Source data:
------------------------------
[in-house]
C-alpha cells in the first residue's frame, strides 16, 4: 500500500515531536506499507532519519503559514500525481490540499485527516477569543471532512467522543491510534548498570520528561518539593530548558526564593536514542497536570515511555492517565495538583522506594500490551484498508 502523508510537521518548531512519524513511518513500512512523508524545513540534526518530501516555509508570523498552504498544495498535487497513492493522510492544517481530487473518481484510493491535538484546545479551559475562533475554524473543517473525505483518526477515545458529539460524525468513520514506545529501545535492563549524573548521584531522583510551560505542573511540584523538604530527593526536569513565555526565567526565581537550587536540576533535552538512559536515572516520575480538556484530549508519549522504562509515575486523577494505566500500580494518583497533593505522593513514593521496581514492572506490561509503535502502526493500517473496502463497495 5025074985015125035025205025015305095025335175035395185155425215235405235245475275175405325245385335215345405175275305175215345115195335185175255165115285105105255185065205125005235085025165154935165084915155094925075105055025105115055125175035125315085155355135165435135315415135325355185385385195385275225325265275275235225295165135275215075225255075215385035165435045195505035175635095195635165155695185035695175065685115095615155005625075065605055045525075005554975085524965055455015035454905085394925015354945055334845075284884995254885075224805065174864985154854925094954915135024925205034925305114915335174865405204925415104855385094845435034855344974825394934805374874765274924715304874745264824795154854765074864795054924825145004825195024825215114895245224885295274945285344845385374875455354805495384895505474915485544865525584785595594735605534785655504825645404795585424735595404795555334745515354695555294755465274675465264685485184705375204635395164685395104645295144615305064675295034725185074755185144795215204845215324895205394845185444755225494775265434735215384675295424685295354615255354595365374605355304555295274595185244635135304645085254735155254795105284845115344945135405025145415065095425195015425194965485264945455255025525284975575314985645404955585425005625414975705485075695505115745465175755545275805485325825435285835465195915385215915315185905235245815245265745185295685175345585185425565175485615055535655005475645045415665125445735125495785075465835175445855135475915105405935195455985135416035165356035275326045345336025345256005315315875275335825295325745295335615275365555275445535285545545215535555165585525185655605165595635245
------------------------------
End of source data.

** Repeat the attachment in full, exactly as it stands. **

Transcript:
[in-house]
C-alpha cells in the first residue's frame, strides 16, 4: 500500500515531536506499507532519519503559514500525481490540499485527516477569543471532512467522543491510534548498570520528561518539593530548558526564593536514542497536570515511555492517565495538583522506594500490551484498508 502523508510537521518548531512519524513511518513500512512523508524545513540534526518530501516555509508570523498552504498544495498535487497513492493522510492544517481530487473518481484510493491535538484546545479551559475562533475554524473543517473525505483518526477515545458529539460524525468513520514506545529501545535492563549524573548521584531522583510551560505542573511540584523538604530527593526536569513565555526565567526565581537550587536540576533535552538512559536515572516520575480538556484530549508519549522504562509515575486523577494505566500500580494518583497533593505522593513514593521496581514492572506490561509503535502502526493500517473496502463497495 5025074985015125035025205025015305095025335175035395185155425215235405235245475275175405325245385335215345405175275305175215345115195335185175255165115285105105255185065205125005235085025165154935165084915155094925075105055025105115055125175035125315085155355135165435135315415135325355185385385195385275225325265275275235225295165135275215075225255075215385035165435045195505035175635095195635165155695185035695175065685115095615155005625075065605055045525075005554975085524965055455015035454905085394925015354945055334845075284884995254885075224805065174864985154854925094954915135024925205034925305114915335174865405204925415104855385094845435034855344974825394934805374874765274924715304874745264824795154854765074864795054924825145004825195024825215114895245224885295274945285344845385374875455354805495384895505474915485544865525584785595594735605534785655504825645404795585424735595404795555334745515354695555294755465274675465264685485184705375204635395164685395104645295144615305064675295034725185074755185144795215204845215324895205394845185444755225494775265434735215384675295424685295354615255354595365374605355304555295274595185244635135304645085254735155254795105284845115344945135405025145415065095425195015425194965485264945455255025525284975575314985645404955585425005625414975705485075695505115745465175755545275805485325825435285835465195915385215915315185905235245815245265745185295685175345585185425565175485615055535655005475645045415665125445735125495785075465835175445855135475915105405935195455985135416035165356035275326045345336025345256005315315875275335825295325745295335615275365555275445535285545545215535555165585525185655605165595635245